Seared tuna on nori sauce with green papaya, mango, jicama & fresh coconut salad & wasabi tobikko

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Preparation info

  • For


    although yo’ll have a lot of salad garnish left over
    • Difficulty


Appears in

Fusion: A Culinary Journey


By Peter Gordon

Published 2010

  • About

Tuna is one of the loveliest tasting fish, rich, slightly oily, firm and robust. Its flesh is more meaty than most others, and it must be the most popular of all sushi fish. However, it’s also very susceptible to bad fishing practices. Make sure you only ever buy (from a shop or a restaurant) sustainable tuna. This will mean it has been caught from areas where tuna depletion isn’t a risk, and that it has been caught in ways that are not a threat to other marine life (from dolphins through to bird-life) and where it hasn’t been trawled out of the ocean in massive nets, killing other species indiscriminately. Once you’ve got your tuna sorted you can make this fabulous dish! The nori sauce is a creation of Satoshi Kikuchi, a chef who cooked at my restaurant in New Zealand for several years, and who also taught us how to make the best tempura batter and sushi rice ever. The dish itself came about when I was asked to create a tapas-style menu for a Providores customer’s son’s bar mitzvah in London. If you can’t source jicama, green mango, green papaya or fresh coconut, then simply use only one of these, or replace them with a combination of celeriac, kohlrabi, nashi pear or carrot.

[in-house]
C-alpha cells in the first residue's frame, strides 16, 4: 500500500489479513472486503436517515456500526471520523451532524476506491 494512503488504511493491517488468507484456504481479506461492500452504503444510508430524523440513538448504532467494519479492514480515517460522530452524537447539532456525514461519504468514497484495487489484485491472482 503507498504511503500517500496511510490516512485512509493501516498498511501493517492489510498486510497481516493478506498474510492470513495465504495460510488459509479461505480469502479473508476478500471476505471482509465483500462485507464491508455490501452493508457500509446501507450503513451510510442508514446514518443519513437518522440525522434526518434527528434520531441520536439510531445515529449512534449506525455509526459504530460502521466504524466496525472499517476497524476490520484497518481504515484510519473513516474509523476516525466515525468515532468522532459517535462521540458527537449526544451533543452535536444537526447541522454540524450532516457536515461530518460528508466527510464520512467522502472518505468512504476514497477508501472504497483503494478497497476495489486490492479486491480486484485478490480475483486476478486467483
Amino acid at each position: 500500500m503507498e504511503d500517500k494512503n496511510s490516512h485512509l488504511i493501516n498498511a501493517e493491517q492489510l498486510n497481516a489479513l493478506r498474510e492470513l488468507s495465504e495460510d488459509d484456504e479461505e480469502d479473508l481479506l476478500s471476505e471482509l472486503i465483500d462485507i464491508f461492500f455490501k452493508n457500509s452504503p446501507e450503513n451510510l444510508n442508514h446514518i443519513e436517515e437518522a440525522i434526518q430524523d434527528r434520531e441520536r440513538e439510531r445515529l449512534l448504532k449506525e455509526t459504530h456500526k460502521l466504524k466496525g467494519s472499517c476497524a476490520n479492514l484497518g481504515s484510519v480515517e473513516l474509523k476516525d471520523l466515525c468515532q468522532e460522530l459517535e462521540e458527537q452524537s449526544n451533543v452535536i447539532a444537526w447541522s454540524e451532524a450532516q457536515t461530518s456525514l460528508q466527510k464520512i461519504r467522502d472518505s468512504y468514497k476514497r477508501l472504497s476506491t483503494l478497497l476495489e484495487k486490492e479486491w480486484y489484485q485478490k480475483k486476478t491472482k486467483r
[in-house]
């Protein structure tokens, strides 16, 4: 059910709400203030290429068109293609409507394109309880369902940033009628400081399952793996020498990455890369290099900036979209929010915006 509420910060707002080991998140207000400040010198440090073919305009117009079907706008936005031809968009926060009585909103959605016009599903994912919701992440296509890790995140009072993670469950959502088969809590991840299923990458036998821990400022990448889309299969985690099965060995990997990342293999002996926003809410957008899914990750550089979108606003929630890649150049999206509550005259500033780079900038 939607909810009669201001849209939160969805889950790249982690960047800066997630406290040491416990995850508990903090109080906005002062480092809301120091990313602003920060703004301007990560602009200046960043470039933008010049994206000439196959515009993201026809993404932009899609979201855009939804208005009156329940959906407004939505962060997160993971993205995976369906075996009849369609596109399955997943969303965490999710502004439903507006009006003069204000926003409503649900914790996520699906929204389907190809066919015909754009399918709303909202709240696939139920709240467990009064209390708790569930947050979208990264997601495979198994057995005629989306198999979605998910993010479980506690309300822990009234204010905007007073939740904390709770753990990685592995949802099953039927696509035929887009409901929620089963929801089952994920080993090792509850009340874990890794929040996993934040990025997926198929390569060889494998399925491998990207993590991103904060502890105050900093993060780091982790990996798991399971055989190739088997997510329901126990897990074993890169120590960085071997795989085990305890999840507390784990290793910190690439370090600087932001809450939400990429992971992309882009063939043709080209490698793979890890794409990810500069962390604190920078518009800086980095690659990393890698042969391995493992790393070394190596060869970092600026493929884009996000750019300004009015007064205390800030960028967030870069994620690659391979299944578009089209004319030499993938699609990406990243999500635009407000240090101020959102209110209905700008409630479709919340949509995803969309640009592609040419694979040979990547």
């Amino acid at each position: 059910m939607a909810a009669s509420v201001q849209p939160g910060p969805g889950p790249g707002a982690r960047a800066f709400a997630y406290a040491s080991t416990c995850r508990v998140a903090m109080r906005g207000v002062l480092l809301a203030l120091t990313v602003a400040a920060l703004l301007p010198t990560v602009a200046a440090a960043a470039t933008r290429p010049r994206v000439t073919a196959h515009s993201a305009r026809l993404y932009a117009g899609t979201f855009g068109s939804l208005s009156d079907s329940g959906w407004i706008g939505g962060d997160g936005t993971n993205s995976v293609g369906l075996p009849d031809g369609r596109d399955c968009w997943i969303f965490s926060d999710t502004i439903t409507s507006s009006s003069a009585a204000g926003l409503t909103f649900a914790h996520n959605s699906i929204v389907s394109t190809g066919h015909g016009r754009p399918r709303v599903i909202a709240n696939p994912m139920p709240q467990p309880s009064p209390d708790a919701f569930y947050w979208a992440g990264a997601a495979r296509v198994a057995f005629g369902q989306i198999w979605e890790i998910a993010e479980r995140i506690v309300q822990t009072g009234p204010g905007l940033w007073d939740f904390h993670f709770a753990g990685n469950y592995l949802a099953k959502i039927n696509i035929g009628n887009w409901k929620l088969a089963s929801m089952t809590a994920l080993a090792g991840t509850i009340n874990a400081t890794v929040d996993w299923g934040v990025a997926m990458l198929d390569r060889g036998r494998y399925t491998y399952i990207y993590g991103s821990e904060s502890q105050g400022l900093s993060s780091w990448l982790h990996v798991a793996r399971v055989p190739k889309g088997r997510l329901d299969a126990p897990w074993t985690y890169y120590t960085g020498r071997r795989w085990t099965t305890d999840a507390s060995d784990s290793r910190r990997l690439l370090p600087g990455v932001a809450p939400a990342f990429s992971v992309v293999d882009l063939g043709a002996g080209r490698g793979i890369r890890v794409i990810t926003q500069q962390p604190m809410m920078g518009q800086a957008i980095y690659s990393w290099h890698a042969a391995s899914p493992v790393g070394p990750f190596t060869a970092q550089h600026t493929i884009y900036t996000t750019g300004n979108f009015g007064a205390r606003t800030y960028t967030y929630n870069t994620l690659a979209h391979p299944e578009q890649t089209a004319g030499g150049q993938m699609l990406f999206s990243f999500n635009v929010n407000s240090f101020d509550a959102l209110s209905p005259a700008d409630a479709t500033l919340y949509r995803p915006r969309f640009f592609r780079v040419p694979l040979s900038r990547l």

• 500 g tuna loin
  • 30 ml (2 Tbsp) sesame oil
  • 6 sheets nori
  • 80 ml mirin
  • 80 ml sake
  • 60 ml (4 Tbsp) soy sauce
  • 30 ml (2 Tbsp) balsamic vinegar
  • 1 green papaya
  • 1 jicama (yam bean)
  • 1 green mango
  • 1 coconut
  • 6 sprigs of coriander
  • 1 Tbsp wasabi tobikko (optional - or use any other fish roe mixed with a little wasabi paste)
  • 30 ml (2 Tbsp) extra virgin olive oil
  • 2 limes, quartered


Depending on the shape of the tuna, cut it into 5-cm x 3-cm batons (approximately). Rub with the sesame oil then sear in a hot pan on all sides, one minute in total. Immediately wrap it tightly in plastic wrap and plunge into a bowl of iced water. Place covered in the fridge for up to two days.

Toast four of the nori sheets over a medium open flame or a very hot electrical element until it goes dark green. Crumble the toasted nori into a bowl along with the untoasted sheets. Bring the mirin, sake, soy and balsamic vinegar to a simmer in a medium-sized pan, then stir in the nori and cook for 20 seconds, stirring constantly. Blitz into a paste with a stick blender and leave to cool.

Peel the papaya, jicama and mango, then julienne enough of each of them to give you a good handful.

Crack open the coconut and coarsely grate enough to give you a very small handful and add to the julienne.

Pick the leaves from the coriander, then cut the stalks into 1-cm long pieces and add both to the salad ingredients.

Cut the tuna in half lengthways then cut into slices 5 mm thick.

To Serve

Dollop the nori sauce onto your plates along with a mound of green papaya salad next to it. Lay the sliced tuna on the sauce, sprinkle with flaky sea salt, spoon on the wasabi tobikko and drizzle with the olive oil. Serve with a lime wedge.